“Representing a district on Illinois’ border, it is a priority of mine to get all available health care professionals to cross state lines in order to help our residents suffering from COVID-19,” Crowe said. “There have been an impressive amount applying for temporary licenses already, but my hope is to encourage more to do so.”

Applications for Out of State Temporary Practice Permits are available online at IDFPR’s website here

Category: Press Releases

It’s no longer “business as usual”—the coronavirus has disrupted many of our jobs, social lives and daily routines. It may seem frustrating, but right now, the most important thing is to stay home as much as possible. According to our leaders and health experts, social distancing could help slow the spread of the virus, protect our most vulnerable citizens and reduce stress on our health care system.

Since the first cases of coronavirus were diagnosed in Illinois, Gov. JB Pritzker has been offering daily updates on some of the measures to ensure minimal spreading of the coronavirus.The governor has launched a new website putting all relevant information in one place: coronavirus.illinois.gov. As always, the Illinois Department of Public Healthwill continue to provide updates on the status of the outbreak.

Remember: Transmission doesn’t discriminate. Regardless of your health or age, it is vital that we take the proper precautions to prevent the spread of coronavirus.For the sake of the health and safety of everyone in our communities, we must all do our part to help contain the virus.

Schools

  • The Illinois State Board of Education is working to provide meals every day to all students, no questions asked. Grab-and-go meals are available statewide for students who need them, and some schools are even offering delivery. Contact your child’s school district for more information.

Restaurants & Businesses

  • Despite school and restaurant closures, Gov. Pritzker assures that essential services—including pharmacies, grocery stores and gas stations—will remain open. It’s a good idea to be prepared, but only buy what you really need. Hoarding supplies prevents others from accessing the basics. Experts recommend keeping on hand about what you need for two weeks at a time.
  • All bars and restaurants are closed through March 30. Restaurants will have take-out, drive-thru and delivery options still available.
  • Many grocery stores are offering special shopping hours for seniors. Residents can contact local stores for their specific hours.
  • To provide some relief to local eateries during the coming weeks, Grubhub is suspending commissions and Uber Eats is waiving delivery fees on orders from independent restaurants. Some larger restaurants are offering free delivery. Many delivery services have introduced no- or low-contact delivery options.

Utilities

  • Ameren and ComEd are suspending any disconnections and waiving late payment fees. Other major utility companies, like People’s Gas and Nicor, are suspending disconnections as well.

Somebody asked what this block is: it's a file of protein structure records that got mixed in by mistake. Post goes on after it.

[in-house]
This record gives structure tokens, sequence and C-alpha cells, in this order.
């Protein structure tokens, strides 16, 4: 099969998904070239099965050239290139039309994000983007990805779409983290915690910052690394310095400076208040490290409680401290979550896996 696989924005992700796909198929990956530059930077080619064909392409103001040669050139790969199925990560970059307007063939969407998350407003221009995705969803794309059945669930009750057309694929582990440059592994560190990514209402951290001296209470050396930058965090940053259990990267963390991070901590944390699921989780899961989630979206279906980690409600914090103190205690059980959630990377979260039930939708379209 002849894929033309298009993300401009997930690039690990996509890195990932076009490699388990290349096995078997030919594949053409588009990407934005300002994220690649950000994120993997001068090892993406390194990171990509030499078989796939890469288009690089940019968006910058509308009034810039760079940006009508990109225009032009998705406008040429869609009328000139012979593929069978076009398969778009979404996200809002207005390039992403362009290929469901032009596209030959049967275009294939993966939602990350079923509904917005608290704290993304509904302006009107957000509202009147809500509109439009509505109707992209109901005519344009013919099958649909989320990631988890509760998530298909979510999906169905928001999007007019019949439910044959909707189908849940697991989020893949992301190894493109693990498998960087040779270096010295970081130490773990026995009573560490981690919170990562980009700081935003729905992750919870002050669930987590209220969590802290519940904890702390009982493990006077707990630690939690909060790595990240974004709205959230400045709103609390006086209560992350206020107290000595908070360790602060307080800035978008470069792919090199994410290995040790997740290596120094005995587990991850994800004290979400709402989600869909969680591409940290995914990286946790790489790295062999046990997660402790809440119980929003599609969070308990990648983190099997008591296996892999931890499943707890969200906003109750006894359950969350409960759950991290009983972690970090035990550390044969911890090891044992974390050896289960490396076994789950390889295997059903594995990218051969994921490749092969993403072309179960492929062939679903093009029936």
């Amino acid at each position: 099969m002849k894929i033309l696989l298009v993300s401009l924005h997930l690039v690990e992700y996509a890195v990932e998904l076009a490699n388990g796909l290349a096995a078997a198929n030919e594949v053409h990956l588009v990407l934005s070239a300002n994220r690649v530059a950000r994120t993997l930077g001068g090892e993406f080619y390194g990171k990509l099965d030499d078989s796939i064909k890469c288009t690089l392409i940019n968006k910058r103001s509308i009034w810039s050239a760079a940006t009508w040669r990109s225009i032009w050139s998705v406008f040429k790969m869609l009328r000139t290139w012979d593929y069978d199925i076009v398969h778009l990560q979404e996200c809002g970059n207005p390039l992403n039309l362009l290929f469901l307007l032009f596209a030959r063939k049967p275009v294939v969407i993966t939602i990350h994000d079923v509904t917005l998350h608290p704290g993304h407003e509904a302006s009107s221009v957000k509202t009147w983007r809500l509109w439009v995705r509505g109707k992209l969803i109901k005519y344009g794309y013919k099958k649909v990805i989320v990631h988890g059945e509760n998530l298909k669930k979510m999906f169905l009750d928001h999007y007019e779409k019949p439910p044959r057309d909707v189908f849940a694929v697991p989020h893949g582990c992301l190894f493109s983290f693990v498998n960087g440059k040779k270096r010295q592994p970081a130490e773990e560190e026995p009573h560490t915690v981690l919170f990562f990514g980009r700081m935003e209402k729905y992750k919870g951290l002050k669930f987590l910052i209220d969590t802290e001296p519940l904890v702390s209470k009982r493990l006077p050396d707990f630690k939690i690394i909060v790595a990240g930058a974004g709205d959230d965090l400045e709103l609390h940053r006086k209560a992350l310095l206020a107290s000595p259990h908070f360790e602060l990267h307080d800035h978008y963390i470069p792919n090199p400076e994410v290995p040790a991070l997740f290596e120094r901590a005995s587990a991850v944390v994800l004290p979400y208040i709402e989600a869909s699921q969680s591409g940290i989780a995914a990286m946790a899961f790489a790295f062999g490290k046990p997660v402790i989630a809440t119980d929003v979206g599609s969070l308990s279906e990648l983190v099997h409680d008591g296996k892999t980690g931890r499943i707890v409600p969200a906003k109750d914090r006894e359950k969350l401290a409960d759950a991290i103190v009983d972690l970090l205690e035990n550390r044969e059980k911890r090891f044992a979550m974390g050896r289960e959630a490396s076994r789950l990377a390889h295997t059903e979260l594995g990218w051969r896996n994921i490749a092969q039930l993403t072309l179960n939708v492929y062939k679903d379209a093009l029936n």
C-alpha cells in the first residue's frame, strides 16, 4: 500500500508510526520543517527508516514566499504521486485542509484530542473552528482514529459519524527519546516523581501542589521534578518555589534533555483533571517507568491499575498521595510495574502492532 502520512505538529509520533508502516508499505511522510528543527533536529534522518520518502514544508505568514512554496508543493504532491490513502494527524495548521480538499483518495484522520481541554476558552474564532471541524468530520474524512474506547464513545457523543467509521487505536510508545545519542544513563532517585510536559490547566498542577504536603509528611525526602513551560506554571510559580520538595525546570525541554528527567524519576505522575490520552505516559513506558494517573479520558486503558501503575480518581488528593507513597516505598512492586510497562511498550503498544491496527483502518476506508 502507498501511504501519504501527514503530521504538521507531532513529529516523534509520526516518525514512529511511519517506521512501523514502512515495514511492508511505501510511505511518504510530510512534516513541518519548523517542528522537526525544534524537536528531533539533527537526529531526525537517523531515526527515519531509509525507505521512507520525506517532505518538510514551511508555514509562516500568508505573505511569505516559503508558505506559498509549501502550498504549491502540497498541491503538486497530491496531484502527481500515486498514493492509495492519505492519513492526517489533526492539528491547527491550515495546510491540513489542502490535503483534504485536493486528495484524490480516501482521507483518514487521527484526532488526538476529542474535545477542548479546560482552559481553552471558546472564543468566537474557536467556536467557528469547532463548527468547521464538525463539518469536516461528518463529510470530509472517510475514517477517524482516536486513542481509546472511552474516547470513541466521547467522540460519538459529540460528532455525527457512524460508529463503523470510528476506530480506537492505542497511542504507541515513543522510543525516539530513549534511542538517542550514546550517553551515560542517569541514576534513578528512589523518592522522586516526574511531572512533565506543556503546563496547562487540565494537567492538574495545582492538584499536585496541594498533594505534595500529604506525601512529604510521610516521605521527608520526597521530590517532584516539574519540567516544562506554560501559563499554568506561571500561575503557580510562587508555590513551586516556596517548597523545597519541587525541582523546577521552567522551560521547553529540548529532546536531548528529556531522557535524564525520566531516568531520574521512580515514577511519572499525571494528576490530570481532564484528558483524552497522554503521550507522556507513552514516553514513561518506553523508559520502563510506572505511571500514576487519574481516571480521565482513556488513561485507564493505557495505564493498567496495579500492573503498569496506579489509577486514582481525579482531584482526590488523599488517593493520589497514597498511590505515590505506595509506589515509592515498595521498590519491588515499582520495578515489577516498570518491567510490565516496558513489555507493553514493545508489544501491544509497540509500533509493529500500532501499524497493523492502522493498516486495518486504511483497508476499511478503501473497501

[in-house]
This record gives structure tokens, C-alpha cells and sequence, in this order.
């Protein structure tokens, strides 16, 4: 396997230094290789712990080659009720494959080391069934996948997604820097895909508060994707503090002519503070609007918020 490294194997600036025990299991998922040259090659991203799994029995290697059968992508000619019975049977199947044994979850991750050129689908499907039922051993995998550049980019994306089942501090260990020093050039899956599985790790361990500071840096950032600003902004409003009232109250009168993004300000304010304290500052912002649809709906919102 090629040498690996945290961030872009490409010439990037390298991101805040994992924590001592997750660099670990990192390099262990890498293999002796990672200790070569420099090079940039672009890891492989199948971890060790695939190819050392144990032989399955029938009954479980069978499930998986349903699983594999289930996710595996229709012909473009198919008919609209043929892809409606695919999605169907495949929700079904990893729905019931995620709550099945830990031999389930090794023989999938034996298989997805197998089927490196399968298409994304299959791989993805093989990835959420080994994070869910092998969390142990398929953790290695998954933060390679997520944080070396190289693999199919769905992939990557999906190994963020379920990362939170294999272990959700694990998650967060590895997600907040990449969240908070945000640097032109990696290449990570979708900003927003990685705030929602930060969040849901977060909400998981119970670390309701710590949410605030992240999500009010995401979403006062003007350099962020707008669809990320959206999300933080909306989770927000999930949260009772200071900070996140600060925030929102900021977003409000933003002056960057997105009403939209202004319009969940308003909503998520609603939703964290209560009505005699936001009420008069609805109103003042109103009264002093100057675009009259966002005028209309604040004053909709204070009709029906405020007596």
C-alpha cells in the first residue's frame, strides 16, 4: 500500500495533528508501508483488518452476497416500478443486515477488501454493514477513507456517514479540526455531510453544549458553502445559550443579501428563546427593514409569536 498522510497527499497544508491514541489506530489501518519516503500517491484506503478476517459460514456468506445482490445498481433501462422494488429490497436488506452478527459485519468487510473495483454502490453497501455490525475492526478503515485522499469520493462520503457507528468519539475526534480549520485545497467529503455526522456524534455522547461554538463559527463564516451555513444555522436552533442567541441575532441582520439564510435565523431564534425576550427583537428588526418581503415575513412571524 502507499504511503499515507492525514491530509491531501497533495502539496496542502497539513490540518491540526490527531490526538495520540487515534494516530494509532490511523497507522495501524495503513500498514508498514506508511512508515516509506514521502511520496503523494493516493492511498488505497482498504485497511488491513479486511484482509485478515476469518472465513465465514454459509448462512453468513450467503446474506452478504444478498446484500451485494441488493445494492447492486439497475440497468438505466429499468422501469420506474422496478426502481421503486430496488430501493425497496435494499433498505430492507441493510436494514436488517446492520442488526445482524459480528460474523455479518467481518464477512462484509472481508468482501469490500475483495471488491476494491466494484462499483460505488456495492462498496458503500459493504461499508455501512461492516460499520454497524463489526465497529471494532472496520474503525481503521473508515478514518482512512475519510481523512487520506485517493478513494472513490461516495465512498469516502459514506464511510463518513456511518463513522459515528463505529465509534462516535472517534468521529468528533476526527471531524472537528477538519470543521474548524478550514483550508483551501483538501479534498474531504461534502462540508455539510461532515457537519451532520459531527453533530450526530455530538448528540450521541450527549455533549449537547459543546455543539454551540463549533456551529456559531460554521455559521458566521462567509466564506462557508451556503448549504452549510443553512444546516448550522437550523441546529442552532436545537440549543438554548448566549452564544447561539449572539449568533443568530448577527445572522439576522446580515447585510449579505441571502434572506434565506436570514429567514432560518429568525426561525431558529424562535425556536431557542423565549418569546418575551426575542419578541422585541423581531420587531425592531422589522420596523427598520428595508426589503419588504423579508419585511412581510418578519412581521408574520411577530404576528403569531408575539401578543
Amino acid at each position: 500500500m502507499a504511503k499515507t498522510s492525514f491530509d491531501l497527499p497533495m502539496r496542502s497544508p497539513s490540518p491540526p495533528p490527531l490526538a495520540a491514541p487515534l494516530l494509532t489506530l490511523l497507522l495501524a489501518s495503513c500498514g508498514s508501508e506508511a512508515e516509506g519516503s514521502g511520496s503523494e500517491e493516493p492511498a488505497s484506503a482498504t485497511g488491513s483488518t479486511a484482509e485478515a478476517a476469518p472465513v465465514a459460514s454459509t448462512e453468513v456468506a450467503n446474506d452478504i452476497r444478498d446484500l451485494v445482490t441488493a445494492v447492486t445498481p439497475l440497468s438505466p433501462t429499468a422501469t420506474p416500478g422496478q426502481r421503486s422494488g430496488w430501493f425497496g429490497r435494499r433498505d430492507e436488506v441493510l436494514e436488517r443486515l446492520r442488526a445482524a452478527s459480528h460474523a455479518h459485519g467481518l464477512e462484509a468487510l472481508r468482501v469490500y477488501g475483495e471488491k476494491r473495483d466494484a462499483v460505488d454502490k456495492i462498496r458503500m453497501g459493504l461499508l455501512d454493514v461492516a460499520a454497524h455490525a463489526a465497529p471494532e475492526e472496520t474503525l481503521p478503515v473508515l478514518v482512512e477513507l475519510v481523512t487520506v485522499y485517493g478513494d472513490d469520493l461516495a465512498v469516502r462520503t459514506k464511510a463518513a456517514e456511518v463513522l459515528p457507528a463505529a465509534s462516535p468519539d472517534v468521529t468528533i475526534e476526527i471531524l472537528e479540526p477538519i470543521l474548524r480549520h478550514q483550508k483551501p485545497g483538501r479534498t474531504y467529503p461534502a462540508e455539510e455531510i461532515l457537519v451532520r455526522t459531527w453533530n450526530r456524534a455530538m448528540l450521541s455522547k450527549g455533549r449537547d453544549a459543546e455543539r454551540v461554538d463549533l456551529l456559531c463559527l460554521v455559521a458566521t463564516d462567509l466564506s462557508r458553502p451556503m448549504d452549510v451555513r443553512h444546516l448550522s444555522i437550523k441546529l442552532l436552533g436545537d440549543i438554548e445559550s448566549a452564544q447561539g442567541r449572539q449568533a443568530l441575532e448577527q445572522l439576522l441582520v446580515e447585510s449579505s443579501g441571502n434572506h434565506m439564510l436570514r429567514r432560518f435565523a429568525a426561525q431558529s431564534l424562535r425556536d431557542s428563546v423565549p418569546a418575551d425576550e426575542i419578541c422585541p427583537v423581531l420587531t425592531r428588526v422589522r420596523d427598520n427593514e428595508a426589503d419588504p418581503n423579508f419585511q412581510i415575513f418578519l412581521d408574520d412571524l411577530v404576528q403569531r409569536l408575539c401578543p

• The Illinois Commerce Commission has banned utility service disconnections during the outbreak and has pledged to assess late fees through at least May 1. AT&TComcastSpectrumViasat and others are offering accommodations to those in need of telecom services during the crisis.

Government Services

  • The Illinois Department of Financial and Professional Regulation has extended license expiration dates and continuing education deadlines. Licensees may complete continuing education requirements and other coursework online.
  • The Office of the Illinois Attorney General encourages residents to file a complaintif they notice price gouging on essential items related to the coronavirus outbreak, including hand sanitizer, cleaning products and protective gear.
  • All Illinois Secretary of State offices and Driver Services facilities are closed to the public through March 31. Expiration dates for driver’s licenses, ID cards, vehicle registration and other transactions will be extended by 30 days. More information and some services are available online.

Economic Assistance

  • The Illinois Department of Employment Security is allowing workers who are unemployed due to COVID-19 to apply for unemployment.
  • The Small Business Administration is providing disaster assistance loansfor small businesses impacted by COVID-19.
  • In an effort to assist eating and drinking establishments impacted by the COVID-19 outbreak, effective Thursday, March 19, the Illinois Department of Revenue (IDOR) is waiving any penalty and interest that would have been imposed on late Sales Tax payments from qualified taxpayers. More information here.

Even as we practice social distancing, we must stick together. Call, text or email friends and family, particularly seniors and immunocompromised individuals, who may feel especially isolated and afraid during this challenging time. Reaching out could save a life.

Continue to check the Illinois Department of Public Health’s website for daily updates. 

Category: News

COVID19 Updates

Contact Info

District Office
111 N. Wood River Ave.,
Suite A
Wood River, IL 62095
(618) 251-9840 P

Springfield Office
311B Capitol Building
Springfield, IL 62706
(217) 782-5247 P